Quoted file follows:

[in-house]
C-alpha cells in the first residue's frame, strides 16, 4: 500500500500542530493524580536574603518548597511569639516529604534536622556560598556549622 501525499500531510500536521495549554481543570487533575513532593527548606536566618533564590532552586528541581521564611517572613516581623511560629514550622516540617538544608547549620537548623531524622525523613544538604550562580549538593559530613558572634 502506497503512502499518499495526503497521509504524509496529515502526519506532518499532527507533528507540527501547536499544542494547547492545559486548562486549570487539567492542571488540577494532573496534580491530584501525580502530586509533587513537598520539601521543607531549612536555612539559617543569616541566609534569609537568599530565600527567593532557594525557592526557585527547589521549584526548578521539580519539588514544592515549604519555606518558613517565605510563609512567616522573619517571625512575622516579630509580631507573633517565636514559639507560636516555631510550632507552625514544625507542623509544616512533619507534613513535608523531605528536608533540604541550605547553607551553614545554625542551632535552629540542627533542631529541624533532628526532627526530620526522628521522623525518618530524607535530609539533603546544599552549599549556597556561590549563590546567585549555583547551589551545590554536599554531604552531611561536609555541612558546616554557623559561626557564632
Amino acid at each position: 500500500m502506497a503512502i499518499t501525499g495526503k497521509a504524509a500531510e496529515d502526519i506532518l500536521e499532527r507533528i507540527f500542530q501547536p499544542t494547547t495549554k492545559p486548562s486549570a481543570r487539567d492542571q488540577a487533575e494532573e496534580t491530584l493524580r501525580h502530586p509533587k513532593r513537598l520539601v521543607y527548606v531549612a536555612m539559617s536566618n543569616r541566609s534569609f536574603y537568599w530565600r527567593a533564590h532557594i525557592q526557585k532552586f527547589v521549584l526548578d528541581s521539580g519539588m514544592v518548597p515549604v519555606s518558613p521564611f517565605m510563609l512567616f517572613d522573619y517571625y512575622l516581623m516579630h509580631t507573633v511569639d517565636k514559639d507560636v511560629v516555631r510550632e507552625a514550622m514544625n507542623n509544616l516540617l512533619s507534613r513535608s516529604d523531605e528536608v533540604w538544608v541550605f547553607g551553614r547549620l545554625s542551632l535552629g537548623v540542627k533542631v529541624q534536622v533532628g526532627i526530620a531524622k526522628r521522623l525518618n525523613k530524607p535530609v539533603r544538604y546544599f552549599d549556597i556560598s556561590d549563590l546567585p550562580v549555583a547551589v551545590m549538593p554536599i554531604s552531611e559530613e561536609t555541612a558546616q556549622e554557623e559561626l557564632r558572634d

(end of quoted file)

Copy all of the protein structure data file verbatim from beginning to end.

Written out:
[in-house]
C-alpha cells in the first residue's frame, strides 16, 4: 500500500500542530493524580536574603518548597511569639516529604534536622556560598556549622 501525499500531510500536521495549554481543570487533575513532593527548606536566618533564590532552586528541581521564611517572613516581623511560629514550622516540617538544608547549620537548623531524622525523613544538604550562580549538593559530613558572634 502506497503512502499518499495526503497521509504524509496529515502526519506532518499532527507533528507540527501547536499544542494547547492545559486548562486549570487539567492542571488540577494532573496534580491530584501525580502530586509533587513537598520539601521543607531549612536555612539559617543569616541566609534569609537568599530565600527567593532557594525557592526557585527547589521549584526548578521539580519539588514544592515549604519555606518558613517565605510563609512567616522573619517571625512575622516579630509580631507573633517565636514559639507560636516555631510550632507552625514544625507542623509544616512533619507534613513535608523531605528536608533540604541550605547553607551553614545554625542551632535552629540542627533542631529541624533532628526532627526530620526522628521522623525518618530524607535530609539533603546544599552549599549556597556561590549563590546567585549555583547551589551545590554536599554531604552531611561536609555541612558546616554557623559561626557564632
Amino acid at each position: 500500500m502506497a503512502i499518499t501525499g495526503k497521509a504524509a500531510e496529515d502526519i506532518l500536521e499532527r507533528i507540527f500542530q501547536p499544542t494547547t495549554k492545559p486548562s486549570a481543570r487539567d492542571q488540577a487533575e494532573e496534580t491530584l493524580r501525580h502530586p509533587k513532593r513537598l520539601v521543607y527548606v531549612a536555612m539559617s536566618n543569616r541566609s534569609f536574603y537568599w530565600r527567593a533564590h532557594i525557592q526557585k532552586f527547589v521549584l526548578d528541581s521539580g519539588m514544592v518548597p515549604v519555606s518558613p521564611f517565605m510563609l512567616f517572613d522573619y517571625y512575622l516581623m516579630h509580631t507573633v511569639d517565636k514559639d507560636v511560629v516555631r510550632e507552625a514550622m514544625n507542623n509544616l516540617l512533619s507534613r513535608s516529604d523531605e528536608v533540604w538544608v541550605f547553607g551553614r547549620l545554625s542551632l535552629g537548623v540542627k533542631v529541624q534536622v533532628g526532627i526530620a531524622k526522628r521522623l525518618n525523613k530524607p535530609v539533603r544538604y546544599f552549599d549556597i556560598s556561590d549563590l546567585p550562580v549555583a547551589v551545590m549538593p554536599i554531604s552531611e559530613e561536609t555541612a558546616q556549622e554557623e559561626l557564632r558572634d